Former U.S. Trade Representative Robert Lighthizer, who spearheaded key trade agreements achieved under the Trump administration, was honored with USMEF’s Michael J. Mansfield Award. The USMEF Distinguished Service Award was presented to Where Food Comes From co-founder Leann Saunders.

Motivational Speakers to Keynote Women in Ag Leadership Conference

Two motivational speakers with leadership experience in the agricultural industry will keynote the annual Women in Ag Leadership Conference Nov. 29-30 at the Gateway Hotel and Conference Center in Ames.

Amy Cronin, who raises swine in Ontario, Canada, as well as Iowa and Missouri, will share her experience growing her family’s operation and managing risks related to farming. Cleophus (Cleo) Franklin Jr., an experienced ag business executive and author, will share his passion for building robust business models and strategies for success.

The conference is in its sixth year and is hosted by Iowa State University Extension and Outreach.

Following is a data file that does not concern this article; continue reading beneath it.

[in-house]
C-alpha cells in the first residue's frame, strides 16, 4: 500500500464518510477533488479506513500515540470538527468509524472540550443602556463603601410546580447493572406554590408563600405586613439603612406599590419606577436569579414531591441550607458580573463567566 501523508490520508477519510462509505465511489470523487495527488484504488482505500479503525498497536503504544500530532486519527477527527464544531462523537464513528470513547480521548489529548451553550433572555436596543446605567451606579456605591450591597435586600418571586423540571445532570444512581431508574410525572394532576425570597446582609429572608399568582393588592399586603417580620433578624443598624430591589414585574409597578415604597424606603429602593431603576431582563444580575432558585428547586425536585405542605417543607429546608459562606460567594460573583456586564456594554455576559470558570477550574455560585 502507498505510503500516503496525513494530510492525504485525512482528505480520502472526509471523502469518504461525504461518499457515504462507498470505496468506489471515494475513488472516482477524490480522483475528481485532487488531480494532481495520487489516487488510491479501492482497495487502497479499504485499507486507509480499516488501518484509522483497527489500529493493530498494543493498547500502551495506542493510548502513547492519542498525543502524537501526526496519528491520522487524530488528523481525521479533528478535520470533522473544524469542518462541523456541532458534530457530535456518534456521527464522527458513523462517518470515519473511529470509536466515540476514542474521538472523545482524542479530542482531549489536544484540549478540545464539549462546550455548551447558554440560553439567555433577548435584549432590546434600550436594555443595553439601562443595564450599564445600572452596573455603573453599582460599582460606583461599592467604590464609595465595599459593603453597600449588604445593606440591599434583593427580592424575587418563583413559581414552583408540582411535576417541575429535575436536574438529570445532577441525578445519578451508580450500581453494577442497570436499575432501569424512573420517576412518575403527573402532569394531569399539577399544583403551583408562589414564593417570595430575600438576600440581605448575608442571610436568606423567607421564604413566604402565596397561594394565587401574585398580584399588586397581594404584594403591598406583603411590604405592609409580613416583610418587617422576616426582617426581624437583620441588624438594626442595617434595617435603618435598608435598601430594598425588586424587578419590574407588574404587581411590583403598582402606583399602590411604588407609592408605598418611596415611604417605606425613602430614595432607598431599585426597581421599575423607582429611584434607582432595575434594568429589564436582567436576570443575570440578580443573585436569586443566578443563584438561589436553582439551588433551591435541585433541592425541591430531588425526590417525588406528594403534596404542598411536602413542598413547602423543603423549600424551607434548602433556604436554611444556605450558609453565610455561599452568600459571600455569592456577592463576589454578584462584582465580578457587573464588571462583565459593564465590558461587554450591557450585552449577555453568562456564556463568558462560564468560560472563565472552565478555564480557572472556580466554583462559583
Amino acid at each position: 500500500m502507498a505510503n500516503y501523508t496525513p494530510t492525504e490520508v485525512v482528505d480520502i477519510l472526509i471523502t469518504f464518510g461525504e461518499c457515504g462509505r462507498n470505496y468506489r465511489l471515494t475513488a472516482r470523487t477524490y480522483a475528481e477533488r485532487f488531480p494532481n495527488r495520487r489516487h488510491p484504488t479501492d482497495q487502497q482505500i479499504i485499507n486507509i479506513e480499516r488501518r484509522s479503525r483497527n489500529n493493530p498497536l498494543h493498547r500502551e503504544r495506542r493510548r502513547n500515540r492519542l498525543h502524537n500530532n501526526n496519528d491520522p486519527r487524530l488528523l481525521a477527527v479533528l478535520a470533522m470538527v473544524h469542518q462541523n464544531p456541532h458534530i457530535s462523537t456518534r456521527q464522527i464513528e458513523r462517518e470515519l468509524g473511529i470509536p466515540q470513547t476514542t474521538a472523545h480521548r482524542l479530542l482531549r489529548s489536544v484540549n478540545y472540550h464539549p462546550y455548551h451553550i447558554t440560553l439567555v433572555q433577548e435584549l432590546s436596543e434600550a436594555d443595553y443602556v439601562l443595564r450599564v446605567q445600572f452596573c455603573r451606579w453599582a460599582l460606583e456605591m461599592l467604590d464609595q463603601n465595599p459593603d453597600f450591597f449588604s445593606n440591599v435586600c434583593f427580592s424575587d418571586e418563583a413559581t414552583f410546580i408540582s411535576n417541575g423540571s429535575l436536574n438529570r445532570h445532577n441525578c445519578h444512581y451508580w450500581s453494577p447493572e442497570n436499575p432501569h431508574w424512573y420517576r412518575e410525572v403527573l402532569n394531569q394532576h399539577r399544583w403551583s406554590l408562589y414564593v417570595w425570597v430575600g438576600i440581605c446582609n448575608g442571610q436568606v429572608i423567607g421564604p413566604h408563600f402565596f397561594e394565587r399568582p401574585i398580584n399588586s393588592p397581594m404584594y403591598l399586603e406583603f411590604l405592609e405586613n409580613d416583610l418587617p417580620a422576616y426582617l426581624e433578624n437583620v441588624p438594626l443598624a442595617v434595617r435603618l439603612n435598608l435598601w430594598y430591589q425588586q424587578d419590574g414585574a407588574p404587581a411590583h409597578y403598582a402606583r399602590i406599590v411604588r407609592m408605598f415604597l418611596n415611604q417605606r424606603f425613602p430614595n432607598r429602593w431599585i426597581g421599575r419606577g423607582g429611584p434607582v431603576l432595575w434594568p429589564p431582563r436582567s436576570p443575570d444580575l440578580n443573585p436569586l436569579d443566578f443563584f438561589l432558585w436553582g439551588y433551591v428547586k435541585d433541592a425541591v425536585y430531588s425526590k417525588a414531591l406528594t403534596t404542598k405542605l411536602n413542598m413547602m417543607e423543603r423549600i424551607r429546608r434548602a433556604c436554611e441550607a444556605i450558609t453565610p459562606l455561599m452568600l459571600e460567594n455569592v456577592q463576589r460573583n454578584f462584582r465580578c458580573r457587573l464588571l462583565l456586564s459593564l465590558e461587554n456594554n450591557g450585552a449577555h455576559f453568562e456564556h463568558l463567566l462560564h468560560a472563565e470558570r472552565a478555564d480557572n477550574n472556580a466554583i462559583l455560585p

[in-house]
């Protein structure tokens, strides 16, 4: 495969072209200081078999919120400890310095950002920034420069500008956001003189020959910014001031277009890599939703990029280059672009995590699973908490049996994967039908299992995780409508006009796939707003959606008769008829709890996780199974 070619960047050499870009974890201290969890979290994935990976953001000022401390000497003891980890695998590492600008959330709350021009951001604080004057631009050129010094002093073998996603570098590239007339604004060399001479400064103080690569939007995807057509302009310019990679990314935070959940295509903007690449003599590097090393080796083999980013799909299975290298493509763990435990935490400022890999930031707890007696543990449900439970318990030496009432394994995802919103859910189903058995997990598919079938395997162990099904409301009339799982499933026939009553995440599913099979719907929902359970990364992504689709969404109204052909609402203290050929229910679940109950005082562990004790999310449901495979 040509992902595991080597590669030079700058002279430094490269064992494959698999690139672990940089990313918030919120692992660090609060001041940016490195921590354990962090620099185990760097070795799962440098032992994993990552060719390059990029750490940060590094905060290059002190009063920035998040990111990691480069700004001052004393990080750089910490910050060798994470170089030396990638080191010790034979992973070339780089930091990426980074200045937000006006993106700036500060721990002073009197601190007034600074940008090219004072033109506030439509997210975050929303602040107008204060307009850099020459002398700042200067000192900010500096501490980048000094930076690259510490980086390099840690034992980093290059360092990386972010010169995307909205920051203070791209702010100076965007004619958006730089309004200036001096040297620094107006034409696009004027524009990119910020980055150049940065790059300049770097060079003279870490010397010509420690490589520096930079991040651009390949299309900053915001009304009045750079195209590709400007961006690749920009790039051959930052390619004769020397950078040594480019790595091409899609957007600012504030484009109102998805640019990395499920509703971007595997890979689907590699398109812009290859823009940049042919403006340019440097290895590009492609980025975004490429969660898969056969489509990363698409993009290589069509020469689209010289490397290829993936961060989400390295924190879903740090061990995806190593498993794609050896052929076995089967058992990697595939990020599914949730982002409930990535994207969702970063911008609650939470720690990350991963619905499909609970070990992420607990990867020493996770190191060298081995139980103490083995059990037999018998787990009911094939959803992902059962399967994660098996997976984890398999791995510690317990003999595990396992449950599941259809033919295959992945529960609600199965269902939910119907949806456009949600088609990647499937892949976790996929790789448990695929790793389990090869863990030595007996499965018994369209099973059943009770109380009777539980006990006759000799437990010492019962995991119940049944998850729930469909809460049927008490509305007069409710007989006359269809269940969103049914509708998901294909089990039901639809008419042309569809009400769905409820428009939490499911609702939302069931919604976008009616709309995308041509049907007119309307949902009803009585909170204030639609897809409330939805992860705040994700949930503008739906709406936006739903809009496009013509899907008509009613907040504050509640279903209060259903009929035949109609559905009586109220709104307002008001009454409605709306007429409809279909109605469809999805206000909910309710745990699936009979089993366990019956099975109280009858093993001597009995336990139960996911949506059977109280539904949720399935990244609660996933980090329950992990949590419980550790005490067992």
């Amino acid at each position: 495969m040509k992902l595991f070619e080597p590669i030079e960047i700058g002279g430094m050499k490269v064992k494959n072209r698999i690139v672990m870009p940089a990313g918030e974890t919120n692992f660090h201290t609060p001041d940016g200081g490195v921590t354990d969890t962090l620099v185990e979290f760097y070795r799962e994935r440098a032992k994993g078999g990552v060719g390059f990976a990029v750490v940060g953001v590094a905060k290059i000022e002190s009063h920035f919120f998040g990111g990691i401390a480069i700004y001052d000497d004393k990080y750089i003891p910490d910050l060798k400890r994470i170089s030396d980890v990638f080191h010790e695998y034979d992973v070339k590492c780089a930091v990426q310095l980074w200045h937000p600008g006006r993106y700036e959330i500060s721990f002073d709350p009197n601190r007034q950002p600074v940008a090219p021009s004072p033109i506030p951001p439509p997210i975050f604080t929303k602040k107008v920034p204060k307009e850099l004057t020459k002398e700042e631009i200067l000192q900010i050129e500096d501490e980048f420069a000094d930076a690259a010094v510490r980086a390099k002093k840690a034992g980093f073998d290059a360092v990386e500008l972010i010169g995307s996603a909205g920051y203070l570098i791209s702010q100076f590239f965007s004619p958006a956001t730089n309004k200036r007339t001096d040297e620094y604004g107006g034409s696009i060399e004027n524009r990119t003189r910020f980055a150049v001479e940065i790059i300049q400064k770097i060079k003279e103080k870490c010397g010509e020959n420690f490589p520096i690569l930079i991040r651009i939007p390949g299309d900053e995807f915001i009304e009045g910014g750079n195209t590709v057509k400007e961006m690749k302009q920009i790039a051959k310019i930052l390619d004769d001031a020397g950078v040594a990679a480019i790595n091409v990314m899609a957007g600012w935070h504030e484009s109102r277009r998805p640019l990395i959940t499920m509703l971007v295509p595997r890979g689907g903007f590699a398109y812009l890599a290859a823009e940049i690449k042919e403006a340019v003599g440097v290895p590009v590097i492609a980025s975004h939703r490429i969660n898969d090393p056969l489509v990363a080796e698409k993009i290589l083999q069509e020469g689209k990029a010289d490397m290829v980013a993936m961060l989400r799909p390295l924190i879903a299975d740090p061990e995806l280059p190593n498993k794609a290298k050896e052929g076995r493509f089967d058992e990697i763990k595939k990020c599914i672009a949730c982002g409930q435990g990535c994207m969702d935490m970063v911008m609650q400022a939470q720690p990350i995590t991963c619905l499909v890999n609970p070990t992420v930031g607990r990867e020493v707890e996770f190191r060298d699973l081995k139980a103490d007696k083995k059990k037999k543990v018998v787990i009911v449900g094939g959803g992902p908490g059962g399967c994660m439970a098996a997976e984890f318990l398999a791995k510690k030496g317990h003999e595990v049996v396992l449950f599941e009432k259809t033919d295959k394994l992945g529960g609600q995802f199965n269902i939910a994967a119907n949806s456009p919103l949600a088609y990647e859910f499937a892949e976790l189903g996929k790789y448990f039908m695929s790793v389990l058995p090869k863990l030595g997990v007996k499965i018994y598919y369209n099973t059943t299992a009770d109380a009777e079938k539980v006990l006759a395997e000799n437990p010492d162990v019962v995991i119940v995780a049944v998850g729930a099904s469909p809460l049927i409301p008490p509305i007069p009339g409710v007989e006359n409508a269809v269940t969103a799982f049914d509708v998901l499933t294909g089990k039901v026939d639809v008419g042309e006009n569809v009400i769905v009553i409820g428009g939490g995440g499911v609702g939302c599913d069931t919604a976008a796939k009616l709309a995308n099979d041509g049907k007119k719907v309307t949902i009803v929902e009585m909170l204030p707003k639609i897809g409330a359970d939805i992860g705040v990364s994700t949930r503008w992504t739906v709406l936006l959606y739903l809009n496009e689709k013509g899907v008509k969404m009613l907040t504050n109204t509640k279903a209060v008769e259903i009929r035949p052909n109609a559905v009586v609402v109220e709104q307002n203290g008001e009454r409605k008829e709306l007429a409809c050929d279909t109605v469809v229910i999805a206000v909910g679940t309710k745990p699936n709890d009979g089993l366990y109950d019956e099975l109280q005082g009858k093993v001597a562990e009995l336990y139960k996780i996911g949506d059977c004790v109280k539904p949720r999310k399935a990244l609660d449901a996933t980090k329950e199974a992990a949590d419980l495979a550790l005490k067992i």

Cronin is a Nuffield Farming Scholar and is investigating on-farm business risk management solutions around the world. She just recently returned from an 18-day agriculture tour in Africa, where she is working to learn more about risk management.

“It is important that we understand the differences in other parts of the world,” she said. “We must go in with an ear to listen rather than thinking we have all the answers. Only through working together and really listening together can we produce solutions.”

Cronin will present her keynote message Nov. 30 called “Changing the World One Step at a Time.” As a woman in agriculture, Cronin can relate to the joys and struggles of working in agriculture. She says there is no one right way to do anything, and life is about sharing, collaborating and doing the hard things to continue to grow.